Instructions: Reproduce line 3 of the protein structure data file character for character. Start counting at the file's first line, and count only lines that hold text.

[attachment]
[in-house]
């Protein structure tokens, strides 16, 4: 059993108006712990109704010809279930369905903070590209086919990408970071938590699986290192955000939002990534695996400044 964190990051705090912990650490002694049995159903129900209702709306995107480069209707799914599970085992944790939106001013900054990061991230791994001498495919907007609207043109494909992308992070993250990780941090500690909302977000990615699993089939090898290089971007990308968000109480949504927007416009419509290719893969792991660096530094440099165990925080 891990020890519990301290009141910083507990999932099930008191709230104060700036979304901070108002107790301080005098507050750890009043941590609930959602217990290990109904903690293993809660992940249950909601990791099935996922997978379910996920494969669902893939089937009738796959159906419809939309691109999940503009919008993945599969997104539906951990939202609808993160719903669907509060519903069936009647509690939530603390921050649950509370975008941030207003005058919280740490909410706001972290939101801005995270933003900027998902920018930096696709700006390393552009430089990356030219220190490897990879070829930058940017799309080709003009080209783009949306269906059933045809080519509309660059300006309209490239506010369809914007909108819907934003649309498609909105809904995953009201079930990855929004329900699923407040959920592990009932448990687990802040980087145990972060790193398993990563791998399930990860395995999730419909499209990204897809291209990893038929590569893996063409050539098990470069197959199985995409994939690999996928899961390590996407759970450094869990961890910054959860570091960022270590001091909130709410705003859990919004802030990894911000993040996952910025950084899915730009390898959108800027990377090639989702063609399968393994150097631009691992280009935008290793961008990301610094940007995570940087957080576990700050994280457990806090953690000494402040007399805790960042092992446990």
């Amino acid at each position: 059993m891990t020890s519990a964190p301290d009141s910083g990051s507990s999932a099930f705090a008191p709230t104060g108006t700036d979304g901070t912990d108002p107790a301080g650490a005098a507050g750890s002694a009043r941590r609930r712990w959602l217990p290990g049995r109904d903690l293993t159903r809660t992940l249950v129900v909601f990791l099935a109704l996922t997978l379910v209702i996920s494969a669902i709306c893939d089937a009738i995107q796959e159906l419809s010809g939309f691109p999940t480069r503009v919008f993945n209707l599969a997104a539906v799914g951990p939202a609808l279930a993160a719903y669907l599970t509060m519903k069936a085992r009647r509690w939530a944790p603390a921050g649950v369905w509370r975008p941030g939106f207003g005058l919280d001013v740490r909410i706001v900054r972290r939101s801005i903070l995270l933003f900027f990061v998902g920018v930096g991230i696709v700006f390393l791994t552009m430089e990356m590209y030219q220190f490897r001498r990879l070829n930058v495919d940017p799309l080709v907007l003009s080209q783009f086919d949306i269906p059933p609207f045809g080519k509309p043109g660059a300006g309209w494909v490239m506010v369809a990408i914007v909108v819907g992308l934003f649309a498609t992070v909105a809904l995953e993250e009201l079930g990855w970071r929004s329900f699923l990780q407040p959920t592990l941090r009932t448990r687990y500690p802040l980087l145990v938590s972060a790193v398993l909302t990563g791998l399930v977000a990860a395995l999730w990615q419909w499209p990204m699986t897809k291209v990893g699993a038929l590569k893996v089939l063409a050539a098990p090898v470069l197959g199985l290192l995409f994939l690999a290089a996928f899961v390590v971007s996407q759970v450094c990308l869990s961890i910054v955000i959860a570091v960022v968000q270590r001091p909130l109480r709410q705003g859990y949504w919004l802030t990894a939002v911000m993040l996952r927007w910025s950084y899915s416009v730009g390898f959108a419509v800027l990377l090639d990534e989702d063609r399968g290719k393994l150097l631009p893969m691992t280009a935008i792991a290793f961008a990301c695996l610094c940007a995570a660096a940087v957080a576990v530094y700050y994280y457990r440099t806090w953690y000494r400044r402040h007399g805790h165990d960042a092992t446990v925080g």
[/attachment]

């Amino acid at each position: 059993m891990t020890s519990a964190p301290d009141s910083g990051s507990s999932a099930f705090a008191p709230t104060g108006t700036d979304g901070t912990d108002p107790a301080g650490a005098a507050g750890s002694a009043r941590r609930r712990w959602l217990p290990g049995r109904d903690l293993t159903r809660t992940l249950v129900v909601f990791l099935a109704l996922t997978l379910v209702i996920s494969a669902i709306c893939d089937a009738i995107q796959e159906l419809s010809g939309f691109p999940t480069r503009v919008f993945n209707l599969a997104a539906v799914g951990p939202a609808l279930a993160a719903y669907l599970t509060m519903k069936a085992r009647r509690w939530a944790p603390a921050g649950v369905w509370r975008p941030g939106f207003g005058l919280d001013v740490r909410i706001v900054r972290r939101s801005i903070l995270l933003f900027f990061v998902g920018v930096g991230i696709v700006f390393l791994t552009m430089e990356m590209y030219q220190f490897r001498r990879l070829n930058v495919d940017p799309l080709v907007l003009s080209q783009f086919d949306i269906p059933p609207f045809g080519k509309p043109g660059a300006g309209w494909v490239m506010v369809a990408i914007v909108v819907g992308l934003f649309a498609t992070v909105a809904l995953e993250e009201l079930g990855w970071r929004s329900f699923l990780q407040p959920t592990l941090r009932t448990r687990y500690p802040l980087l145990v938590s972060a790193v398993l909302t990563g791998l399930v977000a990860a395995l999730w990615q419909w499209p990204m699986t897809k291209v990893g699993a038929l590569k893996v089939l063409a050539a098990p090898v470069l197959g199985l290192l995409f994939l690999a290089a996928f899961v390590v971007s996407q759970v450094c990308l869990s961890i910054v955000i959860a570091v960022v968000q270590r001091p909130l109480r709410q705003g859990y949504w919004l802030t990894a939002v911000m993040l996952r927007w910025s950084y899915s416009v730009g390898f959108a419509v800027l990377l090639d990534e989702d063609r399968g290719k393994l150097l631009p893969m691992t280009a935008i792991a290793f961008a990301c695996l610094c940007a995570a660096a940087v957080a576990v530094y700050y994280y457990r440099t806090w953690y000494r400044r402040h007399g805790h165990d960042a092992t446990v925080g």